How To Choose the Best Wooden Cutting Board

How To Choose the Best Wooden Cutting Board

How To Choose the Best Wooden Cutting Board

When you want a tool that’s durable, functional, and beautiful, it’s always best to go with wood. From spoons and spatulas to live edge wood cutting boards, wood turns up in the kitchen more often than other materials. That’s because wood lends a natural charm to food preparation that other materials can’t. This is especially evident with cutting boards, which, when made of other materials, can cause injuries and ruin your knives. With that in mind, here’s how to choose the best wooden cutting board for your kitchen.

Wood Beats All Other Materials

Most other cutting board materials have their benefits, but they also come with specific weaknesses. Glass is highly breakable. Plastic is prone to look bad after short-term use and can also retain harmful bacteria if it’s not properly cleaned. Other cutting board materials such as marble, metal, and stone can appear very chic and upscale, but they can also dull the edge on your knives in no time at all. Wood not only provides a solid cutting surface, but it can also self-heal, even after years of use. Of course, different types of wood have different features, and some cost more than others, but overall, wood is the best material for the job of slicing, dicing, and more.

Which Wood Is Best?

Think about how much of a workout your cutting board(s) get. Most folks can get by with bamboo cutting boards, which are lower-priced and don’t require much upkeep. If you’re a professional or a gifted amateur chef who prepares fine meals every night, though, splurge a little on a better grade of wood for your cutting board.

The best woods are teak, cherry, maple, cypress, or walnut. These hardwoods are incredibly tough and harder to damage with regular use. They also have fewer pores than other woods, meaning there’s nowhere for bacteria to lurk and fester. Higher grade wood requires maintenance. You should never machine wash a cutting board. Some need periodic treatment with mineral oil. But the extra cost for live edge wood cutting boards made with the above wood types is worth it. Also, as an interesting side note, most of these woods come from trees that produce fruits, nuts, and other edibles and don’t produce toxins that can seep into food.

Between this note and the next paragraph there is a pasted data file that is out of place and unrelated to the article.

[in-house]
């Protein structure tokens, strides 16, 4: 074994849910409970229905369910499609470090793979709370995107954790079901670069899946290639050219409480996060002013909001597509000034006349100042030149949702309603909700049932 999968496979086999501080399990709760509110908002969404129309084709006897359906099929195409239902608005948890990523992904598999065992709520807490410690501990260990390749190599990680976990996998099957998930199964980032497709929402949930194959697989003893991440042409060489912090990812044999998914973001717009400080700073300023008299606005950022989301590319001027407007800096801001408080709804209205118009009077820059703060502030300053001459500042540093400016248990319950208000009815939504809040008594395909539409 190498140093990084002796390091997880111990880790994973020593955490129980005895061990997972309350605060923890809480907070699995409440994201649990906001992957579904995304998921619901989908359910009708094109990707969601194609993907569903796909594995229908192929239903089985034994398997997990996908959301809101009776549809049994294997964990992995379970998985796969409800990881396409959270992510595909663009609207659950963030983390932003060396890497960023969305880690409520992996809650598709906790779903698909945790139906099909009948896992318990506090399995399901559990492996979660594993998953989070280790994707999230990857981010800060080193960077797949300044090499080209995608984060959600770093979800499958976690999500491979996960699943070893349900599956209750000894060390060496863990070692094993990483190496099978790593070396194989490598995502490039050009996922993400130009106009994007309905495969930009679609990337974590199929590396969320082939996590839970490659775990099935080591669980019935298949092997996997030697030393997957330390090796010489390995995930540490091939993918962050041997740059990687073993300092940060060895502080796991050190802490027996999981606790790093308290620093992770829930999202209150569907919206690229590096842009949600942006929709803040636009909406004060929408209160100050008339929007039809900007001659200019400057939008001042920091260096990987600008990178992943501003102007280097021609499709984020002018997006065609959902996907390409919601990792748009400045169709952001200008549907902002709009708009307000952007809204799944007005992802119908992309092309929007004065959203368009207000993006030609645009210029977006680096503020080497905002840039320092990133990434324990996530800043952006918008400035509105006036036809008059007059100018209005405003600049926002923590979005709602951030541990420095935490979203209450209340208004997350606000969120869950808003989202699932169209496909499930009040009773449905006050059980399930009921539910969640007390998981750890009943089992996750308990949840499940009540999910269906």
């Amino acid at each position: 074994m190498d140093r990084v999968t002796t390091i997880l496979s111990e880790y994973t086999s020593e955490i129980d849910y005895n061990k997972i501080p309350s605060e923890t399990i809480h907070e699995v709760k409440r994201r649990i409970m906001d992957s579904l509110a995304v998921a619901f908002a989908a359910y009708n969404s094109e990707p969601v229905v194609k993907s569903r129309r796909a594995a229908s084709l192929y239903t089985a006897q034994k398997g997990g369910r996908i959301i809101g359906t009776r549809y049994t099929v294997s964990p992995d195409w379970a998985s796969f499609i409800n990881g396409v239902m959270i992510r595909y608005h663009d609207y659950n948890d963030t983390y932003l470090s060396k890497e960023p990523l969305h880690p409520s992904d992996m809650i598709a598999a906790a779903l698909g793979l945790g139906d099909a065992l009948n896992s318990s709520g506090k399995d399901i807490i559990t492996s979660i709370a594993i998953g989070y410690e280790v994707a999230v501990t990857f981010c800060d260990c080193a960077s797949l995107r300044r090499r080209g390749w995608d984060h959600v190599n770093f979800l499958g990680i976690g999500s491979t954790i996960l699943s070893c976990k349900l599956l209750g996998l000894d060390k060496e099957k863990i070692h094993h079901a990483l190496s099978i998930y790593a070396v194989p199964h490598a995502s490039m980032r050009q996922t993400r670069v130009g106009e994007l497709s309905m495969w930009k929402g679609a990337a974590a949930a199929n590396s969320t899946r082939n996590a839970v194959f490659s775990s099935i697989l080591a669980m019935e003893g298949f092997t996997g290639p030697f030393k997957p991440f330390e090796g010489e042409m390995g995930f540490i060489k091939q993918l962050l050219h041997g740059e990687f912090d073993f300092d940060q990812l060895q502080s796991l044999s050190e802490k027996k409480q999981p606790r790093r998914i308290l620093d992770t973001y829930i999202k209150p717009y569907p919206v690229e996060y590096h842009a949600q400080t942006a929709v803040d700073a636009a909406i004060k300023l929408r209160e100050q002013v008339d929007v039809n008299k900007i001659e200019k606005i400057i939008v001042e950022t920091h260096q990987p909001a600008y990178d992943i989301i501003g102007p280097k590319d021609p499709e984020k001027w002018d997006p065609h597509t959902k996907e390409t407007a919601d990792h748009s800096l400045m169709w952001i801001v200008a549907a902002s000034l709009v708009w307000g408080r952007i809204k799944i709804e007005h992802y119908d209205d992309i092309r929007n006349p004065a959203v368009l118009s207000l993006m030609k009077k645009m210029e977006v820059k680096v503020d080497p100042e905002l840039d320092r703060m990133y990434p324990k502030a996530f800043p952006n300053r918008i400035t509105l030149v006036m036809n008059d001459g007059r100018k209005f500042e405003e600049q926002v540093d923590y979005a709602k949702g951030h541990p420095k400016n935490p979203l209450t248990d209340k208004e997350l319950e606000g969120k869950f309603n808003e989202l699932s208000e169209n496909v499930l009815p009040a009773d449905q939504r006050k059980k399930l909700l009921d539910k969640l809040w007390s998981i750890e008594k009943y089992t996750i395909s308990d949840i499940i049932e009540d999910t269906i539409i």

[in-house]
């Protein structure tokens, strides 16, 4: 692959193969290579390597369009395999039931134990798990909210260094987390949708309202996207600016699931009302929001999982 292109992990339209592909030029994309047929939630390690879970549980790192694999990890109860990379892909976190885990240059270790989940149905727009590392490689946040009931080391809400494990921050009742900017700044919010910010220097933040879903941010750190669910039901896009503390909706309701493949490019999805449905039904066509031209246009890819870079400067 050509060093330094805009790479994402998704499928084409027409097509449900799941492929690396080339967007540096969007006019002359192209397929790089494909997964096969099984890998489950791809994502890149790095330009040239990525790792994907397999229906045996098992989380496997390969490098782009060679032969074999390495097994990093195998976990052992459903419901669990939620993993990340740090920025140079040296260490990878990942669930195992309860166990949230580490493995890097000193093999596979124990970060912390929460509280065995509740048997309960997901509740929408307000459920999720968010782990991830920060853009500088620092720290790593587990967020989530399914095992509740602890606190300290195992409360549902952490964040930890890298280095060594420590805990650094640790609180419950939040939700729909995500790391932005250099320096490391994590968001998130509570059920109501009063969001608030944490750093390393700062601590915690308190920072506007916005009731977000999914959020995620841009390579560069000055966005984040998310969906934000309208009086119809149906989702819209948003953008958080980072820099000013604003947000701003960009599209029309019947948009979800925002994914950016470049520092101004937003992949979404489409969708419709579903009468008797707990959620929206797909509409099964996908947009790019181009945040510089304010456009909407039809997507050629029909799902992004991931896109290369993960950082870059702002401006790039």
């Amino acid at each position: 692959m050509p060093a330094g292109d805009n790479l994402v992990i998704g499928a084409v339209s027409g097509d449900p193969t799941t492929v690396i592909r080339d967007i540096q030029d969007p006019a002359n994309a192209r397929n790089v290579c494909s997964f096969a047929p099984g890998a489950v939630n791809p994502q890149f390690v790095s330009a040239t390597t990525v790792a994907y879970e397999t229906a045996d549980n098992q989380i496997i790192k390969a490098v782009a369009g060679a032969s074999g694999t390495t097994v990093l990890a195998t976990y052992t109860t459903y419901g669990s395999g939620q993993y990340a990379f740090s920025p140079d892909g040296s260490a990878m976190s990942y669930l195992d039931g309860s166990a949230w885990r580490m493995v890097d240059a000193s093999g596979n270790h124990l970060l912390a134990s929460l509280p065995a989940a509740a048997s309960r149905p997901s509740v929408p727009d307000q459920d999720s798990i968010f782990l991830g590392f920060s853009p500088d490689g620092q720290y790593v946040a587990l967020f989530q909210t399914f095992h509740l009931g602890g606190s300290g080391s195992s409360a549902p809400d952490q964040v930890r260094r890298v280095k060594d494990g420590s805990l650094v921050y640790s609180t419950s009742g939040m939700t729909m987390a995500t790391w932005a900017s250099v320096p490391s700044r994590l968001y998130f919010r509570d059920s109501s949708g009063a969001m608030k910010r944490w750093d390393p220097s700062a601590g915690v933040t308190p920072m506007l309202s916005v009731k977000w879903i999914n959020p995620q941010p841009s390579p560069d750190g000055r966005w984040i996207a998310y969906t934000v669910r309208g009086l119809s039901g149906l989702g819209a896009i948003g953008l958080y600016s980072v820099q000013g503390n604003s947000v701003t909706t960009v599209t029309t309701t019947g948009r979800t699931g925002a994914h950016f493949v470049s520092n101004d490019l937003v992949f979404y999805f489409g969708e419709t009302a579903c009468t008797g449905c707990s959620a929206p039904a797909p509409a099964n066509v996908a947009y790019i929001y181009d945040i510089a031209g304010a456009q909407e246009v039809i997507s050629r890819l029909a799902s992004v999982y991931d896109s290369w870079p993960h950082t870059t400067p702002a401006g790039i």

Wood Just Looks Better

When deciding how to choose the best wooden cutting board, remember that wood is one of the few materials that develop character and beauty the more you use it. As mentioned, many wooden cutting boards require some upkeep, such as getting beeswax or other kinds of food-grade mineral oil rubbed onto their surface. This prevents warping, shrinking, or splitting and helps the wood retain its nice color. While you may not feel the need to display many of your kitchen tools, you might want to leave your nice cutting board out in the open for all to see and admire. And they make great cheese and charcuterie boards, too!

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